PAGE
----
F2P: SWTOR, you’re doing it wrong

Inspired by the recent discussion of SWTOR’s move to free-to-play in the blogosphere, I went looking at F2P offerings from other MMORPGs. While implementing F2P is often a good move for an MMO’s revenue, I think Bioware have got the wrong end of the stick with SWTOR’s model, and I’m honestly concerned that it’s going to do more harm than good to the longevity of the game.

(I’m not actually obsessed with F2P MMORPGs, contrary to the recent spate of posts. It’s just a hot topic right now, and there are a lot of interesting discussions happening thanks to SWTOR’s recent announcement.)

If you look at the different games with F2P options (shown in the table below, or neatly formatted on a standalone page), you’ll see a lot of similarities. Almost all games restrict your character creation options, for instance, usually in terms of access to classes and number of character slots. We’ve got no information about SWTOR’s plans in that arena, but there’s been no mention of such limitations yet. And most restrict at least some of their levelling content (which is the meat and potatoes of what a game has to offer to all except the most involved players), yet SWTOR has promised to give all theirs away for free.

Free-to-play, as a concept, exists to get money from customers who aren’t willing to commit to a subscription. A good implementation of F2P will encourage non-subscribers to give you their money. A bad implementation will encourage current subscribers to stop giving you their money. If current subscribers are looking at your upcoming F2P and deciding they can afford to unsubscribe, it rather suggests that you’re giving away the wrong stuff for free. And I’ve heard a lot more people saying they’ll go from subscription to F2P than the other direction.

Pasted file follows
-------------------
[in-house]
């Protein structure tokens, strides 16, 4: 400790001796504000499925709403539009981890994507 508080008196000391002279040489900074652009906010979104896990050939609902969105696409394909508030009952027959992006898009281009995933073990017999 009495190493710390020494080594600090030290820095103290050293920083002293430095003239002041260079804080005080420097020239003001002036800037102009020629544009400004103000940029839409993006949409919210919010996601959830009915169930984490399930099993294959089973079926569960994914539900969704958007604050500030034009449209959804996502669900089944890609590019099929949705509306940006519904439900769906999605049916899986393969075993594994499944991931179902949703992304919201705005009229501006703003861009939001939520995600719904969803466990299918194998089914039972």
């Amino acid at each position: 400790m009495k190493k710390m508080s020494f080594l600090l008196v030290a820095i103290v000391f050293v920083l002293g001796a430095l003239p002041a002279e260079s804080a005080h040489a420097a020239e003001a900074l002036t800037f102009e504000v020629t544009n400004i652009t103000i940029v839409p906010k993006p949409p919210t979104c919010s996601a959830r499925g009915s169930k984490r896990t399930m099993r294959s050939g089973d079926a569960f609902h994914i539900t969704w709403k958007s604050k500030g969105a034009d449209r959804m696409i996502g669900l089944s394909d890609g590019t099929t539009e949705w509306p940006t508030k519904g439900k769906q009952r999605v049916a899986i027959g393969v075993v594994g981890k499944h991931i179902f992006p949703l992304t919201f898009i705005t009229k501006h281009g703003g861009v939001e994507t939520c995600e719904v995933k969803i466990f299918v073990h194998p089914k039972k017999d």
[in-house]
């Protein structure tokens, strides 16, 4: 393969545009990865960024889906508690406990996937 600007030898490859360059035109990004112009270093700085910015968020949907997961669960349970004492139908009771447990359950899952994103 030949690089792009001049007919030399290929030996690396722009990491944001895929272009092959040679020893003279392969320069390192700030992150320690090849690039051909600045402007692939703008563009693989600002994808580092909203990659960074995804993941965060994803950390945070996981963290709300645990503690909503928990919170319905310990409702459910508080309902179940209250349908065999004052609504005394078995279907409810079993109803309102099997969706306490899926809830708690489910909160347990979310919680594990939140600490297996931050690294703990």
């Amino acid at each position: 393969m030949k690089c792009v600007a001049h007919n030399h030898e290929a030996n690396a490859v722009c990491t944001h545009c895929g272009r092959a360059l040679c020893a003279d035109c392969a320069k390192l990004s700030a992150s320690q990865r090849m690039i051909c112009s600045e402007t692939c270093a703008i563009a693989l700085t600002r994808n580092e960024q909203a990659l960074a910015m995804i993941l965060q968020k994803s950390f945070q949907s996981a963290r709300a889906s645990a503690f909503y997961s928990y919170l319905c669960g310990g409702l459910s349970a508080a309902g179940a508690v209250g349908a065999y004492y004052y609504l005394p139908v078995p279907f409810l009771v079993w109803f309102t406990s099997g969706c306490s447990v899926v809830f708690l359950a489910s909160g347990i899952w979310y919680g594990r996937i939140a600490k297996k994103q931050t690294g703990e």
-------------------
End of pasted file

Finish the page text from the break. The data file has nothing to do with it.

SWTOR’s publicity and advertising all focused around its impressive quest content, story and character development, and fully-voiced-and-animated NPC dialogues. And yet Bioware has decided that that’s the stuff they’re going to give away for free, while restricting the raiding and PvP endgames (which are, let’s be honest, the parts of the game that are most interchangeable with other MMOs) to those who pay up.

Unless Bioware plans to implement extremely stringent limits on the number of characters a free account can have, 1 I don’t see this ending well for their balance sheet.

Other thoughts from the blogosphere on the same issue:

Financial analysts, on the other hand, seem to think this change could make SWTOR more popular than WoW. Good luck with that.

GameSWTORLotROD&D OnlineEQ2DC Universe OnlineAge of ConanStar Trek OnlineChampions OnlineCity of Heroes
CompanyBioware/EATurbineTurbineSOESOEFuncomPerfect WorldPerfect WorldNCSoft
Premium Level (1)YYYYYNNNY
Vanity Microtransactions (2)YYYYYYYYY
Functional Microtransactions (3)YYYYYYYYY
Subscriber Stipend? (4)YYYYYYYYY
Restricts racesYNYYN/AYNN/A
Restricts classesNYYYN/AYNYY
Limited slotsYYYYYYYYY
Restricts questsNYYNNNY
Restricts zonesNNYNYNNY
Restricts levelNNNNNNN
Restricts character abilitiesNYYY
Restricts equipmentYNY
Restricts instancesYYYYY
Restricts raidsYYYNY
Restricts PvPYYYNN
Restricts inventory/bankYYYYYYY
Restricts cashYYYYYYY
Restricts sales/tradeYYYYYYY
Restricts chat/VoIPYYYYYYYY
Restricts travelYYY
Restricts mailYYYYYYYY
Restricts guild creationYYYYYY
Restricts cosmetic optionsYYYY
Restricts customer support and/or forum accessYYYYYY
Other restrictionsRestricted space missions, UI, crafting, emotes, Restricted rest XP, limited crafting optionsShorter AFK logout, restricted buyback historyRestricted quest journal slotsRestricted DLCRestricted alternative advancement, mounts, veteran rewardsRestricted mission creation, respecs, veteran rewardsRestricted veteran rewardsRestricted guild access, server transfers, mission creation, veteran rewards